I’ve gnawed on that grief this summer, mourning Eugene Peterson and raging at the Nashville Statement. I’ve processed the loss of trust, the hypocrisy of a Church that told me that only the Gospel mattered, and then snuck in a bunch of fine-print clauses at the end. I’ve wrestled with being betrayed by a community that talked a big talk about saved-by-grace-alone, and then tacked sloppy works-righteousness on to their statements of faith.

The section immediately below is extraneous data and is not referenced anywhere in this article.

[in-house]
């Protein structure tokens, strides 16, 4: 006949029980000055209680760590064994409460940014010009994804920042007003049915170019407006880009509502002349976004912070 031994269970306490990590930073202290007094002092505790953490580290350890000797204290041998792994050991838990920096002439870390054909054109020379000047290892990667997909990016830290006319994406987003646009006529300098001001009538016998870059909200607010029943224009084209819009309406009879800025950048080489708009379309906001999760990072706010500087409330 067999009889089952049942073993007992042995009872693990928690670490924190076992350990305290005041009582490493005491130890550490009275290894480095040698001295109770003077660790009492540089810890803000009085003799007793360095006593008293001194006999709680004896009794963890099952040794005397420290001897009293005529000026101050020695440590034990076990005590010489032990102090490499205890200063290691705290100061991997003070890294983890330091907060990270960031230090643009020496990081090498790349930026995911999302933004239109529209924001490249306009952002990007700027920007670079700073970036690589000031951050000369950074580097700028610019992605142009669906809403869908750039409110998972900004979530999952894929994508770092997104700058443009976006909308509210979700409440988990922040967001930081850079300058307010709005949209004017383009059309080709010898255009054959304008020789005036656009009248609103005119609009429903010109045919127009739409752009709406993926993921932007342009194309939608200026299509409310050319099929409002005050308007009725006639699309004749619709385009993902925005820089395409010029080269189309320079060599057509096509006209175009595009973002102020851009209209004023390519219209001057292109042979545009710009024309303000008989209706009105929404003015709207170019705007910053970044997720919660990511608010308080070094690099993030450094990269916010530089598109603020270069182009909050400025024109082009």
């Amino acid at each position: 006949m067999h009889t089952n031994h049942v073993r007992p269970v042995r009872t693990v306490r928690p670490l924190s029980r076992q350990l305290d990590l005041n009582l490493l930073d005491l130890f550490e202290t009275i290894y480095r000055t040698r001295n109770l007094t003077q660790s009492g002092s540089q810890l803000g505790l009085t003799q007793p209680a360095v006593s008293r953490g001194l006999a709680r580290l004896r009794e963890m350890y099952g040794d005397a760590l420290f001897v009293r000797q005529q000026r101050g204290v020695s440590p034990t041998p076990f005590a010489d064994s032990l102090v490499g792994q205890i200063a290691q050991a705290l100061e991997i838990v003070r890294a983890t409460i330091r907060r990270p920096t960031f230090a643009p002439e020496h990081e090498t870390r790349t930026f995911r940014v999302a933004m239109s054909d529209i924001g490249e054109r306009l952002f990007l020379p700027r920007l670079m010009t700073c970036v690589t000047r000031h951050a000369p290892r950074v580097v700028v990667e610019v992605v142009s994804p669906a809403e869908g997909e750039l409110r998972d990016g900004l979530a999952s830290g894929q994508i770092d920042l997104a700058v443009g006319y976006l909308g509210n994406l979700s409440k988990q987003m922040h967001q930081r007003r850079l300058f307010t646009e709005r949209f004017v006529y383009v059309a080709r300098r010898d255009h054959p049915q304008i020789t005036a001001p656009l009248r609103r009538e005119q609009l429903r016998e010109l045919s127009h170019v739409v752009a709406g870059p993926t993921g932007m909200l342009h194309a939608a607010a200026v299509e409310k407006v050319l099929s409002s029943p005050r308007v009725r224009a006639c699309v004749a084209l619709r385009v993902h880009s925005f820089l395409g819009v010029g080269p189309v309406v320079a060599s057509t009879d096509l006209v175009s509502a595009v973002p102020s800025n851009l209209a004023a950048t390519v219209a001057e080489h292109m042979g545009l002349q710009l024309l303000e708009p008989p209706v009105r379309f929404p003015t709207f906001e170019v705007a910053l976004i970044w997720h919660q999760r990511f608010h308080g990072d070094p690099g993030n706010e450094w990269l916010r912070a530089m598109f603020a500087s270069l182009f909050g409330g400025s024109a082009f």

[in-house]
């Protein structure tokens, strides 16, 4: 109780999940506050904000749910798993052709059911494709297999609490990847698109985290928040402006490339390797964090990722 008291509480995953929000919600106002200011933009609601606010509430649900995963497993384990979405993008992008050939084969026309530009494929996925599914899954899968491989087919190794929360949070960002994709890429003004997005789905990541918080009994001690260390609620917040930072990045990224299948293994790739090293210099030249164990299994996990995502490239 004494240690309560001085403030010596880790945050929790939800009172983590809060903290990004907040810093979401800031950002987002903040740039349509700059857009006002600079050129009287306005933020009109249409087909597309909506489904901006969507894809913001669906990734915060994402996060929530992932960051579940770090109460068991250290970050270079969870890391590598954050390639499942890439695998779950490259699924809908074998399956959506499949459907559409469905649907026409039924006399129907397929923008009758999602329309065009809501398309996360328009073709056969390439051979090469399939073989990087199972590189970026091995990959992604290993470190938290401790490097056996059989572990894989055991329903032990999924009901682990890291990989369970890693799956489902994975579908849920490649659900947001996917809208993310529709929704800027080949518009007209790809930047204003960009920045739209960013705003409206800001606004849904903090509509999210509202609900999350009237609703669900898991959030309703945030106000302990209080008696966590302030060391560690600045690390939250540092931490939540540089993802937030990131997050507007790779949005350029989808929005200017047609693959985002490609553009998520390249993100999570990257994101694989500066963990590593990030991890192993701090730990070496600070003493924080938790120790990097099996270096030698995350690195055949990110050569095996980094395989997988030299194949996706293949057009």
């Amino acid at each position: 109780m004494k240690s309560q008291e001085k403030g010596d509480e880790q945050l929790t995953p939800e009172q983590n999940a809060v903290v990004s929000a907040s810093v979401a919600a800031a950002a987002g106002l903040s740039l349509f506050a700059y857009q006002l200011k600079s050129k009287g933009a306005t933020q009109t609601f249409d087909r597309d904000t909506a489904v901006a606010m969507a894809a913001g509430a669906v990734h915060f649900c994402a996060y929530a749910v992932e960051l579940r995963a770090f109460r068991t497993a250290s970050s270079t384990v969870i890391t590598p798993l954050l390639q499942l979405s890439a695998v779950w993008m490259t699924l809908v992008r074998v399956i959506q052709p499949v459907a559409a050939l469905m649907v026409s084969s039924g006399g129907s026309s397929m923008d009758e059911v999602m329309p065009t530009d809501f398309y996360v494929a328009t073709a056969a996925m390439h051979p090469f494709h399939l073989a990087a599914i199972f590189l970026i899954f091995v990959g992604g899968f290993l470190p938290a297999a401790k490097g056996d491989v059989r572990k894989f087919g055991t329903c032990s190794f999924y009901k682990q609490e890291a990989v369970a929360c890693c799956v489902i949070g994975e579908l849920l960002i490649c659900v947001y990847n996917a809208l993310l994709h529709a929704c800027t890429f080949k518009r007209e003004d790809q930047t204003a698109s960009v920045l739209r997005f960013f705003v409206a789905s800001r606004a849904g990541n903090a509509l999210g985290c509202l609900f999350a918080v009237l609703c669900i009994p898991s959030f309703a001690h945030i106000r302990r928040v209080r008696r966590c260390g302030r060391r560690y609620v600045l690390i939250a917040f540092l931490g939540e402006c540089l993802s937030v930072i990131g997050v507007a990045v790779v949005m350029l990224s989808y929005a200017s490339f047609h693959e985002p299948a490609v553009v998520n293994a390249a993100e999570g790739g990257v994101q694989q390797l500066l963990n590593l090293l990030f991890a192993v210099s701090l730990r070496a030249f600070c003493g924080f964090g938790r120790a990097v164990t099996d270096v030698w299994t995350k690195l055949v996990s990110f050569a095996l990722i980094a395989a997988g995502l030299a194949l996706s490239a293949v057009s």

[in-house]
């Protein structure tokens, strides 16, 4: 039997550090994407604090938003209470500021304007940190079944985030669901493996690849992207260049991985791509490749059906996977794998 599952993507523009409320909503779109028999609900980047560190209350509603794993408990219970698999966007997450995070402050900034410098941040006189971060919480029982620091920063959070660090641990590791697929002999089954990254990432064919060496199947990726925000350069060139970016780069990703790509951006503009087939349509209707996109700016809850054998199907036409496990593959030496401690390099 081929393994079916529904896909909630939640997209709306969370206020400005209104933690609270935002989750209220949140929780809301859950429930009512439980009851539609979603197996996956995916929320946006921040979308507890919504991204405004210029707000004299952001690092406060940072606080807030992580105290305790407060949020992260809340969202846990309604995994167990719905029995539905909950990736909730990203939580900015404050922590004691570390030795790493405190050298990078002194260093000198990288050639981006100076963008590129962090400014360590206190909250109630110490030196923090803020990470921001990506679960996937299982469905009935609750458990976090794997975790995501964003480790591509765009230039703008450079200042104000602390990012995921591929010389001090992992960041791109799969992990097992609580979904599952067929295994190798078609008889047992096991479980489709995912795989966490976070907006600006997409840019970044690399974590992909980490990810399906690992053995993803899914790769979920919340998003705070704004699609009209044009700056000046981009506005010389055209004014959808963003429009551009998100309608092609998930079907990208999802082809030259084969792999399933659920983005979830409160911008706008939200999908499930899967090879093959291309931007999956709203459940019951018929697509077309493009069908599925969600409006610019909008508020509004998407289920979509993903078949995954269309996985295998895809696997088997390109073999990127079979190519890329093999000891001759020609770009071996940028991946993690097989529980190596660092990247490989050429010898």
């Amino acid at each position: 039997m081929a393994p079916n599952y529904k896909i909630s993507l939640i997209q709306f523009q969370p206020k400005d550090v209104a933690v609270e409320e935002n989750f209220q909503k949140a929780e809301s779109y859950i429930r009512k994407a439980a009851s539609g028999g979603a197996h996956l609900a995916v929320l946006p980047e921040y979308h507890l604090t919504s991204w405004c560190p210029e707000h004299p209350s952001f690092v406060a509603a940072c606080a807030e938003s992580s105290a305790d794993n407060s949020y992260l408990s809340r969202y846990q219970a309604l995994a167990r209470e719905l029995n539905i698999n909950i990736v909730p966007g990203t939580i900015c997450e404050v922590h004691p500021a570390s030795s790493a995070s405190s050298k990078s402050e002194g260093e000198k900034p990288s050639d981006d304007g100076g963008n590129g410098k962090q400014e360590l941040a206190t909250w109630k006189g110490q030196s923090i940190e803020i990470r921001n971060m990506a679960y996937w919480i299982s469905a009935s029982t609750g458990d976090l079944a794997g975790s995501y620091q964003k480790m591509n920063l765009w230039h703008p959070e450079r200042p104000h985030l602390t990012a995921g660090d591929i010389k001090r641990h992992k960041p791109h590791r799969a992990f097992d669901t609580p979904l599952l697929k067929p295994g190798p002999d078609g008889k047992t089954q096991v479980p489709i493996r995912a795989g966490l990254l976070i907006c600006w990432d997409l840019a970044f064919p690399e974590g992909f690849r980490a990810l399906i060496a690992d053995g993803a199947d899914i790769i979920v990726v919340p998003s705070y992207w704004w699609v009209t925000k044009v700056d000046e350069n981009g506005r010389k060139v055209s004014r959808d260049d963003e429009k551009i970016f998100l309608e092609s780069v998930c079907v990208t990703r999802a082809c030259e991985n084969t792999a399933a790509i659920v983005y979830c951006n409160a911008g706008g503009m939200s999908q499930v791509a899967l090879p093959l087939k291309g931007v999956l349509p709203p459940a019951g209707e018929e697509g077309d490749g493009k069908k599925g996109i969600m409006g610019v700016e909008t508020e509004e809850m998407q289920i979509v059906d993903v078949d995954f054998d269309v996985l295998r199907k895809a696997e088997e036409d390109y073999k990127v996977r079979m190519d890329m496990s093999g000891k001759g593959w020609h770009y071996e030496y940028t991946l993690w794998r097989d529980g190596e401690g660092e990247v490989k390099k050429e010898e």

What the gatekeepers of evangelicalism always seem to miss is that we wouldn’t care about being “left out” if we didn’t still love the same things they love. We are not clamoring to return to our old ways of thinking, but we’re also not trying to infiltrate and corrupt people with mind games.
I understand a government’s first priority is to protect its own people. What I don’t understand is how Christian leaders are able to make arguments about the sanctity of life and somehow use that to promote anti-refugee policies.